Hot Water Beach on the Coramandel Coast of New Zealand is exactly what you’d think it is. It’s a beach with hot water springs running under it. For a few hours of each day at low tide, you can dig pits in the sand, release the springs, letting the hot water mingle with the cool sea water and have a home made mineral bath. My experience of the beach was a little different to most…..
‘Oh come on, it’ll be romantic’ insisted Rob, lugging me and the shovel towards the car.
‘Hmph. Probably be full of other ejits with the same idea’ I responded, womanfully refusing to give in to the full moon, the sprinkling of stars or the general romance of midnight beach bathing.
It wasn’t only that I resented being dragged from my (very comfortable) bed at 1.a.m , I was cross because it was all my own stupid fault.
We’d gone to try and experience the Hot Water Beach that afternoon. What with it being Easter Sunday the beach was packed, and the spots where you can dig down to get at the hot springs were already full of home made hot pools which were full of the people who’d made them. We dug around for a bit disconsolately but there was no way we were going to get anything other than cold and sandy.
‘Ah well, ‘ I joked, ‘we can always come back for the 2 am low tide’.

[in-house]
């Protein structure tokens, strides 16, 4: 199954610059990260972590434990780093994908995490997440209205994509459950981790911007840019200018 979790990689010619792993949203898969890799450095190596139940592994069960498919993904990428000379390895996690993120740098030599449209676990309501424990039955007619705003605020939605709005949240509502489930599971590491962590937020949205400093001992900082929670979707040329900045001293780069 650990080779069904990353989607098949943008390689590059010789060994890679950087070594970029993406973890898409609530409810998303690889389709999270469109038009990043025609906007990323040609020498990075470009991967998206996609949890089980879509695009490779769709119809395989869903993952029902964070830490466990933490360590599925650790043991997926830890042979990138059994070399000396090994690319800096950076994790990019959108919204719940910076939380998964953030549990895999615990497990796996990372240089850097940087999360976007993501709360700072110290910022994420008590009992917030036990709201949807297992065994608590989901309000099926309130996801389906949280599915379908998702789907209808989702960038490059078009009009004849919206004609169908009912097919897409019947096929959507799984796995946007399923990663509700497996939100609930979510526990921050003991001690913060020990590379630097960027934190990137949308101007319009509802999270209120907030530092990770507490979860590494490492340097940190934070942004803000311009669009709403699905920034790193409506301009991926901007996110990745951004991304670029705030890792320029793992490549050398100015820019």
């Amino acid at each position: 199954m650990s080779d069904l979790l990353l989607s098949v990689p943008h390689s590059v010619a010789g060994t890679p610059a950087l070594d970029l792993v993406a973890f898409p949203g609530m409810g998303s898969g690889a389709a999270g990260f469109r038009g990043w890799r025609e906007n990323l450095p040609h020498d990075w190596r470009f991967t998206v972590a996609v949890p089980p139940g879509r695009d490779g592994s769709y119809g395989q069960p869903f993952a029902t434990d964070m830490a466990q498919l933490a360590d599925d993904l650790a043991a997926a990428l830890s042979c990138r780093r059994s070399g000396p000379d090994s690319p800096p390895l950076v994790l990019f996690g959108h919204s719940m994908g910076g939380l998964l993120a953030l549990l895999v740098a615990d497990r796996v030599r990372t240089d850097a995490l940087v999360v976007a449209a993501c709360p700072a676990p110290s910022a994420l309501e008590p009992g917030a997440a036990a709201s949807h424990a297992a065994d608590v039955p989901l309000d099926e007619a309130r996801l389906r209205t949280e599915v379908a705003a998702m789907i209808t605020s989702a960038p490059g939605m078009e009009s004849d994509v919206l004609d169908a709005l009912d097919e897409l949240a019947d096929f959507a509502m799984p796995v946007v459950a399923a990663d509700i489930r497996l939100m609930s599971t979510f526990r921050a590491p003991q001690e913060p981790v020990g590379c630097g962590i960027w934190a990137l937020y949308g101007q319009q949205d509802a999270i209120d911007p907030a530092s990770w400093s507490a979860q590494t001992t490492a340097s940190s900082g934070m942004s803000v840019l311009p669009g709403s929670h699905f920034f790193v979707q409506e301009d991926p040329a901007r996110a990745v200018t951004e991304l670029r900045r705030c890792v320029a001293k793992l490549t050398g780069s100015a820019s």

‘Right -ho’ said Rob, and the date was set.
Of course, like most ideas you have on the spur of the moment about a future event (you know, inviting the in-laws to dinner, decorating the living room) when the time came for action I was less enthusiastic. It was cold, it was dark and it was past my bedtime. But Rob managed to bundle me into the car despite my protests and we arrived at the beach car park half an hour later.
Unlike earlier, it was empty other than a few camper vans. The moon was bright enough to see by, so we headed off across the sand to the place of the springs clutching spade, sarongs, sandals and fleeces. Sinking into the sand and stumbling along in Rob’s wake I fell into a couple of randomly dug holes – then I realized that they had been dug in more or less a straight line from car park end of the beach. Curiouser and curiouser as Alice said. Having realized that, it was easy to avoid them, and I was concentrating on that when I tripped over a pile of material randomly left on the beach. Cursing mildly I untangled my legs and doing a quick sprint step managed to catch up with Rob just as two figures loomed out of the gloom in front of him.
|Digging in the dark|
The smaller one appeared to be clutching a large red plastic bucket.
“Hello’ it said ‘do you know where you’re supposed to dig to find these hot water things?’
“and did you see any clothes on your way here?’ asked the taller shadow.